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peterhess April 28, 2011 08:42

Fluent parallel computing on multiple Workstations slower than one
I am not sure if this question is already asked here.
Anyway, I did not found it in my quick search.

Slower parallel computing on multiple workstations than one alone.

- 3 identical Workstations
- On every one: 2 x X5680 (2 x 6 cores)
- On every one: 24 GB RAM
- Windows XP 64bit

When I solve a problem on one WS, then I am faster than on two or three.

2e7 elements
One WS for 1000 Iteration (1 x 12 cores) about 4 hours. All cores up to 100 %
Two WS for the same (2 x 12 cores) about 20 hours. All cores up to 100%
Three (11 + 11 + 10 = 32 cores) about 15 hours.


All workstations are connected to the same router and sitting in the same room.

Network card 1 GBit/sec on all

Any suggestion??

Thanks a lot


posterdahl May 18, 2011 08:08

I'm not sure this will help you but I can throw some ideas in the air for you.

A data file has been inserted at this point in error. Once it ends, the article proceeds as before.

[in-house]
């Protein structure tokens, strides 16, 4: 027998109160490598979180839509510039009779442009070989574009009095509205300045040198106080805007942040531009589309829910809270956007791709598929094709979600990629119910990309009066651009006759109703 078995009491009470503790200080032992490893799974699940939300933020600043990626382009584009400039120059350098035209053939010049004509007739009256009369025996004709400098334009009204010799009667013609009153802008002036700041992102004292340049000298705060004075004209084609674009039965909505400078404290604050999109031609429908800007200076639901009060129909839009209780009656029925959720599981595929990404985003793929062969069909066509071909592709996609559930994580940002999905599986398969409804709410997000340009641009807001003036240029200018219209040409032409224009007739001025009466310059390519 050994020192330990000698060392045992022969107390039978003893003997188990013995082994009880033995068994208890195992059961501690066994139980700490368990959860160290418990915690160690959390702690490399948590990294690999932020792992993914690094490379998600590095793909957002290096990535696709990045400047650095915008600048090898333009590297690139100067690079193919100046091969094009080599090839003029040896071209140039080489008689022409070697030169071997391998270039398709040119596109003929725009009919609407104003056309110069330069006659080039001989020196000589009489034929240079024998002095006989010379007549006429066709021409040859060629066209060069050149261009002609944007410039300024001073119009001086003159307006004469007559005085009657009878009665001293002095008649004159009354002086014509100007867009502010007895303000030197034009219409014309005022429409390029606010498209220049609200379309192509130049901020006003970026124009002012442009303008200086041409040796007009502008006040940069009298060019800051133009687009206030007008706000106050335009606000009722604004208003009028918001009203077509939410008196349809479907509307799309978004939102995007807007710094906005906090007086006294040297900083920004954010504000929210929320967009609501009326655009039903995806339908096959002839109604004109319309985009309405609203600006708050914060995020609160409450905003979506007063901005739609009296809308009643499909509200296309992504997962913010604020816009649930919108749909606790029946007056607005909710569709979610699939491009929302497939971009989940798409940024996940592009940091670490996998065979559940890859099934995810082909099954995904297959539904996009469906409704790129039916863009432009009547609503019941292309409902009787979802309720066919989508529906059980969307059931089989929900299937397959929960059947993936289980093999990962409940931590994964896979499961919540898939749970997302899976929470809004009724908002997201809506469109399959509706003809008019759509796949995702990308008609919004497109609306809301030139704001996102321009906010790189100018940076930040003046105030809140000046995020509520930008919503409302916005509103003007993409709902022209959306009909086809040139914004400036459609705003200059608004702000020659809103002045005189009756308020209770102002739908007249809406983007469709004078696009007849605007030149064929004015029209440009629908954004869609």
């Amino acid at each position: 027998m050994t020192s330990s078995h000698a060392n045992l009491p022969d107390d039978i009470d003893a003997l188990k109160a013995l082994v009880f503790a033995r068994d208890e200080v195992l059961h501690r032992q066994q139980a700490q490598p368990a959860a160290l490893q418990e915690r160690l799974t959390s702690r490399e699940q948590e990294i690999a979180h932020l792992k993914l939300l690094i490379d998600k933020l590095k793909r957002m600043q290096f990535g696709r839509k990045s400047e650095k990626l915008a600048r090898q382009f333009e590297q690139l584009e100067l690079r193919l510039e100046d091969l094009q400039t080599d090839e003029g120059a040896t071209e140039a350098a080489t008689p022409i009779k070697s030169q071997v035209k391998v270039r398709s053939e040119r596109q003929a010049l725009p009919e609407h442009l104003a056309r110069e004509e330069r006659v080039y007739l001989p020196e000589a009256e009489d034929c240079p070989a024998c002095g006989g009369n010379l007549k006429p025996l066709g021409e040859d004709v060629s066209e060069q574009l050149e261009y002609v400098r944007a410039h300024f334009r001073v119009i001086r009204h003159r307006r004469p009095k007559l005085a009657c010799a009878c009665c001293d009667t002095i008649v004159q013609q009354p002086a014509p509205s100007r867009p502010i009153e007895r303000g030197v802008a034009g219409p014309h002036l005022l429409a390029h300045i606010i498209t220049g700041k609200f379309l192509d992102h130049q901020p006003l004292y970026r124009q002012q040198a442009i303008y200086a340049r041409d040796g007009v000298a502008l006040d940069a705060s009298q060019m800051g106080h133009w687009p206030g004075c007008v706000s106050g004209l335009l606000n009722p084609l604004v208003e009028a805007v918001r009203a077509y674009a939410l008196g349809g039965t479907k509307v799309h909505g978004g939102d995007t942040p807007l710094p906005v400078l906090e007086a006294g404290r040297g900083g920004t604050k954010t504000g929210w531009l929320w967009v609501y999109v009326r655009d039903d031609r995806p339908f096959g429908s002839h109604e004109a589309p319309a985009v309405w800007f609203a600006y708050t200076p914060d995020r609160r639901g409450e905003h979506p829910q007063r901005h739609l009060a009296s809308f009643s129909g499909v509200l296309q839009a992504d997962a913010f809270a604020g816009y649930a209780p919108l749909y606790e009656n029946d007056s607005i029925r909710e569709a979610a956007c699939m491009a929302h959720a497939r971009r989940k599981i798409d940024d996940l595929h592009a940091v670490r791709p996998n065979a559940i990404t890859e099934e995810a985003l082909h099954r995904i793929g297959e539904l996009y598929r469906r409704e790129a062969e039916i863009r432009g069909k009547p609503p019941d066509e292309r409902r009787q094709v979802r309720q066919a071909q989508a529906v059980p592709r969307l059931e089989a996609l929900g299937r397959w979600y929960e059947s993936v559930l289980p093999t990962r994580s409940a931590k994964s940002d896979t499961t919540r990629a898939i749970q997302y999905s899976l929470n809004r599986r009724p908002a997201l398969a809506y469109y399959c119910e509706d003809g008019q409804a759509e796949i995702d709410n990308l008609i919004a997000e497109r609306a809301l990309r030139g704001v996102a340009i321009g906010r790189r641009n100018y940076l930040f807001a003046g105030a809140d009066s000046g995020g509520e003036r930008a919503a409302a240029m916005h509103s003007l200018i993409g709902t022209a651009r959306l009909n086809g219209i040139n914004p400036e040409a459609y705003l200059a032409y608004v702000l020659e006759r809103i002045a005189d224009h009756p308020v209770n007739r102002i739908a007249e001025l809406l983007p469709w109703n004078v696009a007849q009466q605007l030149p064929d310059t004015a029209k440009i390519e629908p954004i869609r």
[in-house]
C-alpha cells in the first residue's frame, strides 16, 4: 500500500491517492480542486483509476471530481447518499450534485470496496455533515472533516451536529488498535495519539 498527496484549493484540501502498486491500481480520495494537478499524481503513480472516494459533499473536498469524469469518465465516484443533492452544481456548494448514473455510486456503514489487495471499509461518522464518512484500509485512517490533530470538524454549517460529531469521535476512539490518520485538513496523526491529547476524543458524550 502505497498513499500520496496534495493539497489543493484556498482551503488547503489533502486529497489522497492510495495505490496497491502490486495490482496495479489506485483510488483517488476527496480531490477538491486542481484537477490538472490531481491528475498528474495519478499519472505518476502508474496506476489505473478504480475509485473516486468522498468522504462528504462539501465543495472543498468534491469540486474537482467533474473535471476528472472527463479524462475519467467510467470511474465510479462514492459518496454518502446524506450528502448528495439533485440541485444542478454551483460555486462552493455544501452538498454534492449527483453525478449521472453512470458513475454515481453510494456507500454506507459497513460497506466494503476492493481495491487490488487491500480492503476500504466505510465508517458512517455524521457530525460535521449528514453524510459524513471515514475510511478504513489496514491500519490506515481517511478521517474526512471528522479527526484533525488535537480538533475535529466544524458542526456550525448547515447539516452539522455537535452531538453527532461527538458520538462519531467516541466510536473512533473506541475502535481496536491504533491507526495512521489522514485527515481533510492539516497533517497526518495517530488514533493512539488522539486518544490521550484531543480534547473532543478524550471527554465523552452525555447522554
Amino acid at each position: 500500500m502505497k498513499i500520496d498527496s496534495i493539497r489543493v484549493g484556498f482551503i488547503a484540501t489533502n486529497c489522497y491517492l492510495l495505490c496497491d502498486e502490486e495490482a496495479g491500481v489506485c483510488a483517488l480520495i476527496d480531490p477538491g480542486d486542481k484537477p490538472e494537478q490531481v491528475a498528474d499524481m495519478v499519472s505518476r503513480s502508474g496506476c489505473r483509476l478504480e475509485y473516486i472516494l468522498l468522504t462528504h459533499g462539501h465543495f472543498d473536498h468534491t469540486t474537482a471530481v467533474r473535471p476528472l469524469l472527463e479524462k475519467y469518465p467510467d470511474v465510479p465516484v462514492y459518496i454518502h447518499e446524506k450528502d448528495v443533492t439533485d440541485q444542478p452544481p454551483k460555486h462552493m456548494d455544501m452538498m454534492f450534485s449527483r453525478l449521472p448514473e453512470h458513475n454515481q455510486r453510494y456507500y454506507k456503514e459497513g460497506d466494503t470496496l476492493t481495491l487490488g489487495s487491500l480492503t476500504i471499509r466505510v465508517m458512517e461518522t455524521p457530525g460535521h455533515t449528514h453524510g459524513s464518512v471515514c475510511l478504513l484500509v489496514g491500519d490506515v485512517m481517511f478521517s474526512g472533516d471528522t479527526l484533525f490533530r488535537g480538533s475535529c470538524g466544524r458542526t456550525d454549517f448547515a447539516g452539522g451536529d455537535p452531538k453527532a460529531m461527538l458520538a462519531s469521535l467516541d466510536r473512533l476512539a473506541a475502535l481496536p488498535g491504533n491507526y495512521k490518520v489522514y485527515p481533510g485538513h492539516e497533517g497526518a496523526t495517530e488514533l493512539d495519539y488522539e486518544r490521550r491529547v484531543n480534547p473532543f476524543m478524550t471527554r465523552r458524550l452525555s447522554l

Normally you'd expect Fluent to scale well using Gbit/E interconnect down to about 250.000 cells/core for regular modelling like aerodynamics. You are way larger than this. 24 cores for 20 mio cells is 800 000+ cells/core.
Scaling/performance is always case dependent but I have some questions and comments for you:

1. Is the switch/router you're using Gbit/E or 100Mbit/E?
- Many offices only have 100Mbit/E connection and this will kill the performance.
2. Are you using some special modelling like combustion or multiphase?
- Avanced modelling typically run better in shared memory than across machines.
3. Are you making a lot of file I/O? (like saving transient timesteps?)
- Writing data over the network to a shared folder is slower than writing to local disk in one machine.
4. Are the machines doing other workloads while you are solving.
- The strange thing here is that you slower on 2 machines and then faster again on 3 machines.

On Intel hex-core typically you don't have memory bandwidth enough on the chip to acive good scaling using all 6 cores/CPU for running Fluent.
The sweetspot for scaling is typically to use 4 cores out of six in each CPU. As an example: Compared to a serial run you could achive 7.5X speed-up on 8 cores in a machine but using 12 cores in the same machine will give you 8.5X. So you don't gain much using the last 4 cores in the system. Typically comparing 24 core runs you'd see that running 2 machines using 12 cores each will be slower than running 3 machines using 8 cores each.


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